© Copyright 1996, 1997, 1998 by Diane Haugen. All rights reserved
I could have learned to use these monster machines, but chose not to, preferring to remember when farming had been a more personal grooming of the soil, a kindred feeling of oneness with the land which rolled by at a snail's pace only a few feet below the soles of your shoes, on equipment open to the bugs, the heat, the dust, the dirt. Somehow riding around at relatively quick speeds ensconced many feet off the ground in a plastic womb separates the tiller from the land, insulating, isolating, breaking the palpable spirit of working the soil.
For my sons, they saw a markedly different tenor of life -- thinner, less varied, less rich in the variety of things it took to survive.
When my sons were little, the truck I carefully drove over the hay windrows when I was 10 now sat behind the machinery shed next to the shelter belt of trees. A 1938 half-ton Chevrolet, it had real celluloid knobs, a windshield that cranked out a few inches to let in air, a single windshield wiper that turned on with a knob near the top edge of the windshield glass. Instead of a hood, the truck had side panels over the engine that lifted up.
I was unable to start this truck because it had one of those floor pegs up under the heater. I was too short to manage sitting on the seat, hanging onto the steering wheel, and reaching the starter at the same time. The truck also had what I'm sure were very little in the line of brakes, and the only thing that kept us from rolling down the hills as we started the thing was a masterful manipulation of the clutch and gears as you stepped on the starter. Once running, however, I could keep it running, straddling the rows of hay, keeping the two-piece train of equipment on course and turning around at the ends of the rows, dragging the hayloader behind. Dale and whoever might be helping rode in the hayrack behind, evenly spreading the hay over the bed of the truck, until the hay hung piled up over and out the top, dripping down over the sides of the rack like frosting does on a cake.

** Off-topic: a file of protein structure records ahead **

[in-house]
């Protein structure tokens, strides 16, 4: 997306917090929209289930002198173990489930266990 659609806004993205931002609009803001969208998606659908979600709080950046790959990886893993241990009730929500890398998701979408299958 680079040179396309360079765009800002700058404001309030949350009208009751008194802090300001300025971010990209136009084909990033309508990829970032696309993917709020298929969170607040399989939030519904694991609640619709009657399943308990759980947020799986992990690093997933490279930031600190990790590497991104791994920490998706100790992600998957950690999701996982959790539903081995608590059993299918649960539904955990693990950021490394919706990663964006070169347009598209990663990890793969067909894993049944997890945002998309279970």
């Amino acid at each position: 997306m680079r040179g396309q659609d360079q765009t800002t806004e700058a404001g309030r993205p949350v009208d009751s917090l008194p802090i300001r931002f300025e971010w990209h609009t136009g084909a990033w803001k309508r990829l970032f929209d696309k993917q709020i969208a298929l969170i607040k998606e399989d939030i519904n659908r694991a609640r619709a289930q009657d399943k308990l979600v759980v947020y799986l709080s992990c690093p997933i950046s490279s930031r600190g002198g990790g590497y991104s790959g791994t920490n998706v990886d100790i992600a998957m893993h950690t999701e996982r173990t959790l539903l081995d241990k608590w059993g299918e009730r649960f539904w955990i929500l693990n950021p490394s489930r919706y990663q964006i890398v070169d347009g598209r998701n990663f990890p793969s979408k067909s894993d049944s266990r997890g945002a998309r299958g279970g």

Even when I was little, the roof of the cab had already been dented in from numerous jumpings down from the full hay rack, then onto the hood, down to the truck runner, and into the cab for the slow-motion rolling and swaying ride to the barn.
Now the hayloader rested in the back of the quonset, never quite demoted to the old chicken yard, where the remnants of the binder, the corn planter, and dump rake sat mired in grass, decaying with great slowness. Behind the quanset, the truck had sat unused for 30 years.
My youngest son played in this venerable truck, removing the masonite-like interior panelling to clean out the nest of field mice, dreaming of restoring it to working order some day. To his surprise, he found he had to repeat the process all over again the following summer. The busy mice filled up the crevices with just as many if not more nesting materials than he had cleaned out the previous year.
One summer Dale worked with him to see if they could get the truck running again. We made a trip to a distant junk yard to take a carburator off an old pickup. A marvelous place covering acres and acres out in the middle of nowhere, where numerous goats ran freely amongst the equipment, keeping the grass in check.
Back at the farm, Dale found a battery in the quonset and replaced the moldering one left in the truck. Briefly, with great joy, the truck ran for a few minutes. Three generations came together, creating a web of memories around an artifact rich with history. All different memories, but threaded together, holding us together.
And always, under our feet, the land. Meaning something different to each of us, holding my sons with perhaps less fierceness than me, but holding them nonetheless. Beside us, larger than life, was Dale, for whom the land was life itself.
© Copyright 1996, 1997, 1998 by Diane Haugen. All rights reserved. No portion of this chapter may be copied, retransmitted, reposted, duplicated or otherwise used without the express written approval of the author.
Summary of Book
Buffalo Bones and Hauling Bundles
Always the Land
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